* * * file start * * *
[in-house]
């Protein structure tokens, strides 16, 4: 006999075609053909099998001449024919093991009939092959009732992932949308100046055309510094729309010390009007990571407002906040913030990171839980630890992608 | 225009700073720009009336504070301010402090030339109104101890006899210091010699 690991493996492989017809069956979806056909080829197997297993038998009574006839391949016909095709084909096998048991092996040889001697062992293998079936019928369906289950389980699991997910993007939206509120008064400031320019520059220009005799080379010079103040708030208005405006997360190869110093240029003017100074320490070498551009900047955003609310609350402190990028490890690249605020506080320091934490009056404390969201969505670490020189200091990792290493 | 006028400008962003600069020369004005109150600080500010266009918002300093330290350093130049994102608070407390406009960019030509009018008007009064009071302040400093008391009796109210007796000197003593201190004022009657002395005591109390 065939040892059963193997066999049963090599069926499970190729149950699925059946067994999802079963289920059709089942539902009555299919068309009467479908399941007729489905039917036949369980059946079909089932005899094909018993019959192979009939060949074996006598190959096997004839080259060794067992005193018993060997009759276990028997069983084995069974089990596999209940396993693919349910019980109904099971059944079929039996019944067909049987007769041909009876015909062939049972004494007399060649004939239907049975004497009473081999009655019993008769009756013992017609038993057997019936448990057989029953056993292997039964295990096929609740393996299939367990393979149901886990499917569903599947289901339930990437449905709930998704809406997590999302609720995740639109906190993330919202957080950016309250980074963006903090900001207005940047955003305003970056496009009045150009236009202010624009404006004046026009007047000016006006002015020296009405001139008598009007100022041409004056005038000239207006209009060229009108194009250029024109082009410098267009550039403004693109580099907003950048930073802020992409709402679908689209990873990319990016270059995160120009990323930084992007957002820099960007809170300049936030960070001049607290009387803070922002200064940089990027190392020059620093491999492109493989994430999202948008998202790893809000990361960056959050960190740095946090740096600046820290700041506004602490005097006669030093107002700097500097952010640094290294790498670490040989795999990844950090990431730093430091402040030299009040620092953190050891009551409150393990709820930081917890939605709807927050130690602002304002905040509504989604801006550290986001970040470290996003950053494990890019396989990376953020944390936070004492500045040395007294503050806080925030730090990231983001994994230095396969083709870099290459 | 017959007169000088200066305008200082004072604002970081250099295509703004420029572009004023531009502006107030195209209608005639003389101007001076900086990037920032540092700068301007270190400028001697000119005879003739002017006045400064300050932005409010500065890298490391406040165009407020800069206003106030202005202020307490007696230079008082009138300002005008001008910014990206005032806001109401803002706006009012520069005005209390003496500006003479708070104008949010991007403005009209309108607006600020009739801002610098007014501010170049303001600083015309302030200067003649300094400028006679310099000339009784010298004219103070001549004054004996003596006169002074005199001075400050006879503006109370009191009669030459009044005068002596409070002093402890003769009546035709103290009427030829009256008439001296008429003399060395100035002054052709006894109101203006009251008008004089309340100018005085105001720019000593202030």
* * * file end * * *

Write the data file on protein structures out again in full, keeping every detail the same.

[in-house]
């Protein structure tokens, strides 16, 4: 006999075609053909099998001449024919093991009939092959009732992932949308100046055309510094729309010390009007990571407002906040913030990171839980630890992608 | 225009700073720009009336504070301010402090030339109104101890006899210091010699 690991493996492989017809069956979806056909080829197997297993038998009574006839391949016909095709084909096998048991092996040889001697062992293998079936019928369906289950389980699991997910993007939206509120008064400031320019520059220009005799080379010079103040708030208005405006997360190869110093240029003017100074320490070498551009900047955003609310609350402190990028490890690249605020506080320091934490009056404390969201969505670490020189200091990792290493 | 006028400008962003600069020369004005109150600080500010266009918002300093330290350093130049994102608070407390406009960019030509009018008007009064009071302040400093008391009796109210007796000197003593201190004022009657002395005591109390 065939040892059963193997066999049963090599069926499970190729149950699925059946067994999802079963289920059709089942539902009555299919068309009467479908399941007729489905039917036949369980059946079909089932005899094909018993019959192979009939060949074996006598190959096997004839080259060794067992005193018993060997009759276990028997069983084995069974089990596999209940396993693919349910019980109904099971059944079929039996019944067909049987007769041909009876015909062939049972004494007399060649004939239907049975004497009473081999009655019993008769009756013992017609038993057997019936448990057989029953056993292997039964295990096929609740393996299939367990393979149901886990499917569903599947289901339930990437449905709930998704809406997590999302609720995740639109906190993330919202957080950016309250980074963006903090900001207005940047955003305003970056496009009045150009236009202010624009404006004046026009007047000016006006002015020296009405001139008598009007100022041409004056005038000239207006209009060229009108194009250029024109082009410098267009550039403004693109580099907003950048930073802020992409709402679908689209990873990319990016270059995160120009990323930084992007957002820099960007809170300049936030960070001049607290009387803070922002200064940089990027190392020059620093491999492109493989994430999202948008998202790893809000990361960056959050960190740095946090740096600046820290700041506004602490005097006669030093107002700097500097952010640094290294790498670490040989795999990844950090990431730093430091402040030299009040620092953190050891009551409150393990709820930081917890939605709807927050130690602002304002905040509504989604801006550290986001970040470290996003950053494990890019396989990376953020944390936070004492500045040395007294503050806080925030730090990231983001994994230095396969083709870099290459 | 017959007169000088200066305008200082004072604002970081250099295509703004420029572009004023531009502006107030195209209608005639003389101007001076900086990037920032540092700068301007270190400028001697000119005879003739002017006045400064300050932005409010500065890298490391406040165009407020800069206003106030202005202020307490007696230079008082009138300002005008001008910014990206005032806001109401803002706006009012520069005005209390003496500006003479708070104008949010991007403005009209309108607006600020009739801002610098007014501010170049303001600083015309302030200067003649300094400028006679310099000339009784010298004219103070001549004054004996003596006169002074005199001075400050006879503006109370009191009669030459009044005068002596409070002093402890003769009546035709103290009427030829009256008439001296008429003399060395100035002054052709006894109101203006009251008008004089309340100018005085105001720019000593202030």